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HomeNewsLocal newsTaxicab Commission Wants Limousine and Tour Broker Licenses Under Its Purview

Taxicab Commission Wants Limousine and Tour Broker Licenses Under Its Purview

Taxis line up for business on St. John. (Photo from the V.I. Taxi Association website)
Taxis line up for business on St. John. (Photo from the V.I. Taxi Association website)

The Virgin Islands Taxicab Commission is vying for control over limousine and tour broker operator licenses and says seeking legislation for that aim is a goal in fiscal year 2021.

During Thursday’s Finance Committee hearing Taxicab Commission Executive Director Shane Benjamin said limousine services currently take away fares from taxicab drivers daily.

He said a lot of the shrinkage in fares and passengers is a direct result of limousine companies going into contracts with hotels to shuttle passengers from the airport. In one particular case, a limousine company has gone into contract with The Westin Resort on St. John, and Benjamin said about 70 percent of all St. John passengers are taken by limousine companies.

“Legislation would help regulate him doing taxi services in a limousine. You have to put on taxi plates, and only then it becomes a taxi,” Benjamin said.

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Non-committee member Sen. Athneil Thomas said it isn’t fair that limousine operators are stepping in and taking away fares from taxicab drivers when limousine businesses are not supposed to be offering the same kind of service.

“Automobiles for hire, all of them need to be under your purview,” Thomas said.

Overall, the committee seemed to agree with the need for legislation that would put limousine and tour broker operator licenses under the Taxicab Commission, but because the issue was brought up at a budget hearing, senators did not decide nor vote on the proposed policy.

The committee also received the commission’s budget testimony from Benjamin, which reflects a less than $2,000 cut from the last fiscal year. The budget request is in the amount of $830,840.

Committee members Sens. Janelle Sarauw, Kurt Vialet, Marvin Blyden, Allison DeGazon, Oakland Benta and Dwayne DeGraff were present for the Finance hearing. Sen. Donna Frett-Gregory was absent.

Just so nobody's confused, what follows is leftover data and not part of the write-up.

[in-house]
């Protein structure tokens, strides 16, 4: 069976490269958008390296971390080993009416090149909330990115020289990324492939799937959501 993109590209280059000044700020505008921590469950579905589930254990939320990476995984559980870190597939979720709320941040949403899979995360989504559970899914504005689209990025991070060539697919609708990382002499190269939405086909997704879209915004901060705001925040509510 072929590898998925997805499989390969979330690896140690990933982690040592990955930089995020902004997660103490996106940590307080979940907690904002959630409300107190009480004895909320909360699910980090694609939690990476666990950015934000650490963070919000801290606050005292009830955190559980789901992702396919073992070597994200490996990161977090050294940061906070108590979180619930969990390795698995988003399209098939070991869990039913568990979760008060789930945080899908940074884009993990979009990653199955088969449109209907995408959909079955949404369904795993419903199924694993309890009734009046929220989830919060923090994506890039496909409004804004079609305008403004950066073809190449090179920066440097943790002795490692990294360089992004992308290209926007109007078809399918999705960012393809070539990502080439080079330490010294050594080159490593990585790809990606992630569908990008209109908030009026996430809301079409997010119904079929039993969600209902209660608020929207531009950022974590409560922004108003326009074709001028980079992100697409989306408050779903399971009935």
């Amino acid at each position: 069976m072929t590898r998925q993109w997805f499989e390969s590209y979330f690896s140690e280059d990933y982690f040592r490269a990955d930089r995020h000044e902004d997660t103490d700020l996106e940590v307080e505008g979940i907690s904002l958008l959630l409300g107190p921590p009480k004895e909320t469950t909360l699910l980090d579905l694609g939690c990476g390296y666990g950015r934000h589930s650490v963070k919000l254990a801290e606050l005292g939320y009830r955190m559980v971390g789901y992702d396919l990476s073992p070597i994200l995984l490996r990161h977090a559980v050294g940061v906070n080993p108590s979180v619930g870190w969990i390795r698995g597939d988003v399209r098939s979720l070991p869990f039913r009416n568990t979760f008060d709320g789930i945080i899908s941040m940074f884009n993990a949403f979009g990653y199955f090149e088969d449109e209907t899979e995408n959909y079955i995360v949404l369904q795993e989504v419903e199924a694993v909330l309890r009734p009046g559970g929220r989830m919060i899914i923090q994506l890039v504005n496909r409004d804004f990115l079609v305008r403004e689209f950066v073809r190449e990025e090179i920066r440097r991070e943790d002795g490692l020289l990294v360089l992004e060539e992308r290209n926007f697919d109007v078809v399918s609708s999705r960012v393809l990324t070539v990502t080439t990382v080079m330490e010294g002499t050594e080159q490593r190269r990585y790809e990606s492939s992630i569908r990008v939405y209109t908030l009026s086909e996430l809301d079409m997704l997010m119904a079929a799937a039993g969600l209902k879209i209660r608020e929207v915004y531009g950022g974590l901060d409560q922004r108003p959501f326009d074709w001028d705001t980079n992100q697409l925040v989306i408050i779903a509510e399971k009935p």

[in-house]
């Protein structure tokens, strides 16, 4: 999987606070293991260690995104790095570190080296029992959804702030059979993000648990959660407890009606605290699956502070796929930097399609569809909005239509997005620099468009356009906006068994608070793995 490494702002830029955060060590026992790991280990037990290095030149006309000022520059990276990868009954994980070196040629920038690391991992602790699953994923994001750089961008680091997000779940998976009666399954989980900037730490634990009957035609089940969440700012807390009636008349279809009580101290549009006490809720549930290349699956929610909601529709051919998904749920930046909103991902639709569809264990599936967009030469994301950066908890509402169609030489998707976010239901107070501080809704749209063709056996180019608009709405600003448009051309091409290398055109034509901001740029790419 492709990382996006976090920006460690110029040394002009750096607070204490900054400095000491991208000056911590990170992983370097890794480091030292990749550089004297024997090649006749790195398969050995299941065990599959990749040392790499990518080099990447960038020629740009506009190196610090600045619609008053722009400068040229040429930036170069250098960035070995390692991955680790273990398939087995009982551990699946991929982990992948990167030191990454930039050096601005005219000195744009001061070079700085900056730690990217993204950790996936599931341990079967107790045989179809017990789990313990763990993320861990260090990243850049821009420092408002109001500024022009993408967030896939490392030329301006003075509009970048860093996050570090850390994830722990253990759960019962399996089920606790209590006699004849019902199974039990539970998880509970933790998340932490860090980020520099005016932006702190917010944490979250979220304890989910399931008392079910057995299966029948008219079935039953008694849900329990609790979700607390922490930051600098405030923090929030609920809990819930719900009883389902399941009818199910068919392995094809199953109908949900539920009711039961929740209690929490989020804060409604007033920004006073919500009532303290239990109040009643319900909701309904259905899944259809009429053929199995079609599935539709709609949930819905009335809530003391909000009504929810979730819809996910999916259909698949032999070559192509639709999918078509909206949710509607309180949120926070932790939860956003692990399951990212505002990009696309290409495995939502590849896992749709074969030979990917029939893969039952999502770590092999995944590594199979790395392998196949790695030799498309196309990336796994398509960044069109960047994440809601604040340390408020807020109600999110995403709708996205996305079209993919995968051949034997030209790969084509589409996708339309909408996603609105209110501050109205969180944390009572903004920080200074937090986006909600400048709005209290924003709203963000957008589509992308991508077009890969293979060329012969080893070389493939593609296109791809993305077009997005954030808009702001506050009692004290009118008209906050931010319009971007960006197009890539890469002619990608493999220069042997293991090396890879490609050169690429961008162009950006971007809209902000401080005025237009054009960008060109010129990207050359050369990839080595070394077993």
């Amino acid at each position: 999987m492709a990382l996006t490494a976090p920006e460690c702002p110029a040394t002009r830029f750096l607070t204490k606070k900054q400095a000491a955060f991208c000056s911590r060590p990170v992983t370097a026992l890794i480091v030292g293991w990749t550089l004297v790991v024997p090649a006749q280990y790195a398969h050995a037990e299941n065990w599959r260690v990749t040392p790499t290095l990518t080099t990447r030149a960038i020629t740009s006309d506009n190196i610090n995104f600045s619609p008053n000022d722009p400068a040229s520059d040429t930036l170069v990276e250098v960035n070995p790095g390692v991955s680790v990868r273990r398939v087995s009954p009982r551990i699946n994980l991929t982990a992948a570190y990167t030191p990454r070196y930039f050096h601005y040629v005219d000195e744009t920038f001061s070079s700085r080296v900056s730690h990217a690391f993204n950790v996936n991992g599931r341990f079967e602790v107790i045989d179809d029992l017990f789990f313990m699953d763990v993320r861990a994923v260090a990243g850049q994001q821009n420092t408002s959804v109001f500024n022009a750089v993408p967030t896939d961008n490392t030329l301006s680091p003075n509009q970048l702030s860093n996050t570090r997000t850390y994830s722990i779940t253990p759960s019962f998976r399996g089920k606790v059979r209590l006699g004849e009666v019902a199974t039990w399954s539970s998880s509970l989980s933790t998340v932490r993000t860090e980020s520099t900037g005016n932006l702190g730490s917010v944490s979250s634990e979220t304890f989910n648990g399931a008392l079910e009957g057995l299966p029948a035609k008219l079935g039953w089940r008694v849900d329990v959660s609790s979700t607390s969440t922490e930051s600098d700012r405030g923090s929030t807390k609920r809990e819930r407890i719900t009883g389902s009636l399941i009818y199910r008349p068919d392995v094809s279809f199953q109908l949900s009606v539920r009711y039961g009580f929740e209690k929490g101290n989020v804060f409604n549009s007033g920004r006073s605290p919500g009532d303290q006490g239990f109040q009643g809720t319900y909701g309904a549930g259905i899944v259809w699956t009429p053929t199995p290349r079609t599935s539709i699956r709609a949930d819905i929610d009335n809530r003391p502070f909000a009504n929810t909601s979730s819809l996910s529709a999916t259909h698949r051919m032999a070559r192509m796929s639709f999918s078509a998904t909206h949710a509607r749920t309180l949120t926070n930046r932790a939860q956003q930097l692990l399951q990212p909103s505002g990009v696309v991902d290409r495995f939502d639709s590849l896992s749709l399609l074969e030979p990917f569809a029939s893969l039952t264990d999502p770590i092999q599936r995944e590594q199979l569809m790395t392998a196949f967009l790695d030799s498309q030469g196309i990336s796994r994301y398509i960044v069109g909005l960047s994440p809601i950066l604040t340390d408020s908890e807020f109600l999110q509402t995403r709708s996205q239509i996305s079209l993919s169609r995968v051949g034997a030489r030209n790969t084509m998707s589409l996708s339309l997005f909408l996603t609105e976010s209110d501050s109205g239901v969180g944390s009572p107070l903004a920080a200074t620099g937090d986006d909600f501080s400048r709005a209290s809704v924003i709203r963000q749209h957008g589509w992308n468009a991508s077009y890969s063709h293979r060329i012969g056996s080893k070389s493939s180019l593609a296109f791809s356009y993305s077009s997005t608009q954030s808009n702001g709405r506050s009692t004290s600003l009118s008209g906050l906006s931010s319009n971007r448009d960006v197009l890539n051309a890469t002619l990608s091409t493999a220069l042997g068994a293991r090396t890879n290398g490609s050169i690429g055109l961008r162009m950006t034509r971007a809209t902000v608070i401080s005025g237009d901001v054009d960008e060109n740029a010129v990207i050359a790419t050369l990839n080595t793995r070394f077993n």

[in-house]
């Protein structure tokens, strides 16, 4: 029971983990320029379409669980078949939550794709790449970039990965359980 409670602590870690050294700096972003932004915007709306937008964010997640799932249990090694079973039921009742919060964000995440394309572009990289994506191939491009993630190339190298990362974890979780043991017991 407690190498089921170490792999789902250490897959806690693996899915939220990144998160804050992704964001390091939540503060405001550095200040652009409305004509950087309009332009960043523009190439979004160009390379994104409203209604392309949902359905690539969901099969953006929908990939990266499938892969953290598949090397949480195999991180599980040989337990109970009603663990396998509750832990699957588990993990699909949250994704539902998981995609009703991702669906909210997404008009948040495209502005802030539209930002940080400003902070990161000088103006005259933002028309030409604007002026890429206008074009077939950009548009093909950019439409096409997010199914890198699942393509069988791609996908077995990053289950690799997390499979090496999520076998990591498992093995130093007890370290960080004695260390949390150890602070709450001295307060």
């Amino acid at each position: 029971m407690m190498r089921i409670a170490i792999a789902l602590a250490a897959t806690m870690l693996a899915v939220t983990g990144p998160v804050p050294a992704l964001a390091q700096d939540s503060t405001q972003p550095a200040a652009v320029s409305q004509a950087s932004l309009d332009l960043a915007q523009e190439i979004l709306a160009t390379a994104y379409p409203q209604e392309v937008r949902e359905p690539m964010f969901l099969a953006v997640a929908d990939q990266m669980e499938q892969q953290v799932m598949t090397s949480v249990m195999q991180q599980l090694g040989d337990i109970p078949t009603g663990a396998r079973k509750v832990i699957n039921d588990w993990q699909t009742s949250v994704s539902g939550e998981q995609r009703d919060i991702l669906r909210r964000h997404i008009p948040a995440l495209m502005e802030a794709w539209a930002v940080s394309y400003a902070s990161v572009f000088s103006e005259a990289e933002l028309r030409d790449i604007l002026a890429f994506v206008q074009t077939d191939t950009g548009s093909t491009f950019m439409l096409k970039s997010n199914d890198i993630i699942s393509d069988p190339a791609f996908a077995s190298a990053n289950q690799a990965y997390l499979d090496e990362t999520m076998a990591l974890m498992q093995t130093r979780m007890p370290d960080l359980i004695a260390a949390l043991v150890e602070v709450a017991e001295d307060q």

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Taxis line up for business on St. John. (Photo from the V.I. Taxi Association website)
Taxis line up for business on St. John. (Photo from the V.I. Taxi Association website)
The Virgin Islands Taxicab Commission is vying for control over limousine and tour broker operator licenses and says seeking legislation for that aim is a goal in fiscal year 2021. During Thursday’s Finance Committee hearing Taxicab Commission Executive Director Shane Benjamin said limousine services currently take away fares from taxicab drivers daily. He said a lot of the shrinkage in fares and passengers is a direct result of limousine companies going into contracts with hotels to shuttle passengers from the airport. In one particular case, a limousine company has gone into contract with The Westin Resort on St. John, and Benjamin said about 70 percent of all St. John passengers are taken by limousine companies. “Legislation would help regulate him doing taxi services in a limousine. You have to put on taxi plates, and only then it becomes a taxi,” Benjamin said. Non-committee member Sen. Athneil Thomas said it isn’t fair that limousine operators are stepping in and taking away fares from taxicab drivers when limousine businesses are not supposed to be offering the same kind of service. “Automobiles for hire, all of them need to be under your purview,” Thomas said. Overall, the committee seemed to agree with the need for legislation that would put limousine and tour broker operator licenses under the Taxicab Commission, but because the issue was brought up at a budget hearing, senators did not decide nor vote on the proposed policy. The committee also received the commission’s budget testimony from Benjamin, which reflects a less than $2,000 cut from the last fiscal year. The budget request is in the amount of $830,840. Committee members Sens. Janelle Sarauw, Kurt Vialet, Marvin Blyden, Allison DeGazon, Oakland Benta and Dwayne DeGraff were present for the Finance hearing. Sen. Donna Frett-Gregory was absent.